City Hall Park is enlivened by the Public Art Fund’s Lightness of Being, a group exhibition of sculpture and performance by international artists. Spanning a range of materials and degrees of interactivity, the show offers clever details to sharp-eyed enthusiasts and garish obviousness casual viewers.
Evan Holloway’s Willendorf Wheel, 2013 is discreetly insulated by foliage and awash in dappled sunlight. At a glance, it appears to be a bronze, textured hoop. But step onto the grass and find a chain of copies of Venus of Willendorf, the 25,000-year old fertility icon. Venus cascades the exterior of the hoop in two “columns.” In one, her circumnavigation eternally returns head first; in the other, she orbits feet first – as if in a breech position. (But which way is north? And is this how we’ll feel in Elon Musk’s future?) On the interior, we see the internal hollows of Venus, ready to be filled by chocolate, latex, or substances of wishful thinking.
Sarah Lucas’ Florian and Kevin, 2013 are two magnified and cast seasonal vegetables stretched out on the grass like limbs or other appendages at rest. “Like benches made for giants,” says Public Art Fund. Actually, benches are low on my list of mental associations, as supported by Sarah Lucas’ bigger and longer repertoire. But I will admire how the sculptures seem to point toward the nearby Greenmarket.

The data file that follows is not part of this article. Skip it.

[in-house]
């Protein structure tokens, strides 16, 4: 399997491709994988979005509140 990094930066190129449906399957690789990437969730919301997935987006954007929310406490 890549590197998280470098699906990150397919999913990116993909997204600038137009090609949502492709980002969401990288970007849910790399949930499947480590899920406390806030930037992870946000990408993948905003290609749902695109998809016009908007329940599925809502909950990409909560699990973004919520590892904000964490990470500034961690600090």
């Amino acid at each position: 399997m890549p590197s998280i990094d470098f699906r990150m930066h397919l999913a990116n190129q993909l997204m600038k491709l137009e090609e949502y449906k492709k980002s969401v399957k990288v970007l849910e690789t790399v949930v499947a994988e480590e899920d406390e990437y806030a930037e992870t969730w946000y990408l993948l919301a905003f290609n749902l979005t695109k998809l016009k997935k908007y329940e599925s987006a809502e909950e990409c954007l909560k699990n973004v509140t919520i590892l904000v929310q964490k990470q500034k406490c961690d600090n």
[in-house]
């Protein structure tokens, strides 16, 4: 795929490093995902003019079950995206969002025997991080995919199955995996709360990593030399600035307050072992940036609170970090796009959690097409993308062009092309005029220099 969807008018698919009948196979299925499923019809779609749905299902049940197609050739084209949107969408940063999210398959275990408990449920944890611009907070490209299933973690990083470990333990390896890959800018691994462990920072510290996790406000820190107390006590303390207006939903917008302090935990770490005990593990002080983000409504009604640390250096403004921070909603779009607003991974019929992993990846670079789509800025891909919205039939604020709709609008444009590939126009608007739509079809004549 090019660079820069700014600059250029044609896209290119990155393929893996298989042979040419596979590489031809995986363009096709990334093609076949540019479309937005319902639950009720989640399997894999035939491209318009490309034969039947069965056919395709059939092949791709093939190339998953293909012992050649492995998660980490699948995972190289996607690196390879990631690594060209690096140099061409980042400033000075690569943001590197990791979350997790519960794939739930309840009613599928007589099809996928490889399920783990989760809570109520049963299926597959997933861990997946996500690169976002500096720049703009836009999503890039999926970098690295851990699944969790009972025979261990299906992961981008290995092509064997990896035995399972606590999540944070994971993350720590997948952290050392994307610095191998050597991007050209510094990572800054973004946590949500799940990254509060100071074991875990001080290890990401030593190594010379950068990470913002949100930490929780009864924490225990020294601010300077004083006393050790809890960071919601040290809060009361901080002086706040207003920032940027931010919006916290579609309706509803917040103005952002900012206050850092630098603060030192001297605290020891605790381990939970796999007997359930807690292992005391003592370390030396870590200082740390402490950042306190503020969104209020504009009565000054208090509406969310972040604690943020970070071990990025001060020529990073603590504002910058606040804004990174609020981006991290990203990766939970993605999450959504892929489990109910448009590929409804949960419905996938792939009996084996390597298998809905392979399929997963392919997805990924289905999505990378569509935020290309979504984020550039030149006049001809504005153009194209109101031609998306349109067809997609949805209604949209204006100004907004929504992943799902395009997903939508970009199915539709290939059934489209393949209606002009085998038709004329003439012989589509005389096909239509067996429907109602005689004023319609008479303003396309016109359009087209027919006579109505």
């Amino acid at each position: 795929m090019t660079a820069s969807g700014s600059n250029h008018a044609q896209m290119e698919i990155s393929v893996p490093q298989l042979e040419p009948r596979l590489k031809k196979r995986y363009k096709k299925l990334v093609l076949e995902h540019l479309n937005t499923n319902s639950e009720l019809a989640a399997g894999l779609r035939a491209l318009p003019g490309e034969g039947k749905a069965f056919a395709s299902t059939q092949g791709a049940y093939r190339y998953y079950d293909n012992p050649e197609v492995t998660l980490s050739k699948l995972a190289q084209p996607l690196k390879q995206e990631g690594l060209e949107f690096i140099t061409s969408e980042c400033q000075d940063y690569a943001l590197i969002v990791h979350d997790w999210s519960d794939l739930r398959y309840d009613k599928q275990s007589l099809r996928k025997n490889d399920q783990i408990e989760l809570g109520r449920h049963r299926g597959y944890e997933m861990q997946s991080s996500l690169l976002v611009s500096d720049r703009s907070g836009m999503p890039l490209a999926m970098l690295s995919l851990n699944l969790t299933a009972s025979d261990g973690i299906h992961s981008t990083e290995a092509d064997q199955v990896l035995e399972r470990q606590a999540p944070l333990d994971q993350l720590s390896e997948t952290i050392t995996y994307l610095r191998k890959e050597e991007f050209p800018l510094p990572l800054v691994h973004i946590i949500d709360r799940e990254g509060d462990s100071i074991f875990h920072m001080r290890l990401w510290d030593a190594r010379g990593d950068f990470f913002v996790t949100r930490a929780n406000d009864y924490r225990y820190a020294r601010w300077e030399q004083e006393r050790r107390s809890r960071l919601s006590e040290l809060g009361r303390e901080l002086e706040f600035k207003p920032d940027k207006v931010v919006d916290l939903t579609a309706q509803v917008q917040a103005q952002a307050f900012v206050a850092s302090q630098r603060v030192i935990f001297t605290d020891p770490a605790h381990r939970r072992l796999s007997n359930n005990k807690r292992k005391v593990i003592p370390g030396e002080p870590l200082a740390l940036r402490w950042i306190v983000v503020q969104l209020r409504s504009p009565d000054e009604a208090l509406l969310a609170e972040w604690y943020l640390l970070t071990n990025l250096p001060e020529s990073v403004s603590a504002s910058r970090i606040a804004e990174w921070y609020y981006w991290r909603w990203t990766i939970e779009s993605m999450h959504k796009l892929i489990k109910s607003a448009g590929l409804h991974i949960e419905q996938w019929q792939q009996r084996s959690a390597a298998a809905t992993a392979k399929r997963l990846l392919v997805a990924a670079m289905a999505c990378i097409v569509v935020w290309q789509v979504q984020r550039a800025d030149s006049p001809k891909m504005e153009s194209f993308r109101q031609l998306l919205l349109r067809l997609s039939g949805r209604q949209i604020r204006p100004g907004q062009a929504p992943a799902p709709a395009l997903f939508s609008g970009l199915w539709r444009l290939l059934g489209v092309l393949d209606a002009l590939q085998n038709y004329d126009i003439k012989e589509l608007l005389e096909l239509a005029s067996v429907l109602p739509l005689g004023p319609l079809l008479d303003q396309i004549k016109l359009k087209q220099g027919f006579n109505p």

A motley crew of cartoonish aliens rings the circular tablet at the southern end of the park. Wide-eyed, rigid, and indisputably frowning, the morphologically humanoids of Olaf Breuning’s The Humans appear to be conflicted about their appearance. With appendages of mythological, political, sartorial, and architectural significance, they could represent “the ages of man.”
Suncatcher, a walk-in “pavilion of light” by Daniel Buren, is a structure, platform, and lens that transforms daylight into a kaleidoscopic array of color. It offers dimensions of interactivity: alight on the platform for a polychrome bath, then gaze upward for a retina-parsing view of the Woolworth Building or Frank Gehry’s 8 Spruce Street. It’s a great piece even for uninitiated viewers who happen by this high-traffic site. (It also reminds me of a work by Peter Coffin a few years ago at Deitch Projects.)
Lightness of Being unburdens itself of the “Unbearable” part of the title it swipes from Milan Kundera. Likewise, chief curator Nicholas Baume has selected works that exhale “whimsy and visual invention…in contrast to the more formal traditions of historic statuary and fountains.” Indeed, the show feels snappy and clever, with the efforts of production concealed. In that sense, it probably is a refuge from reality.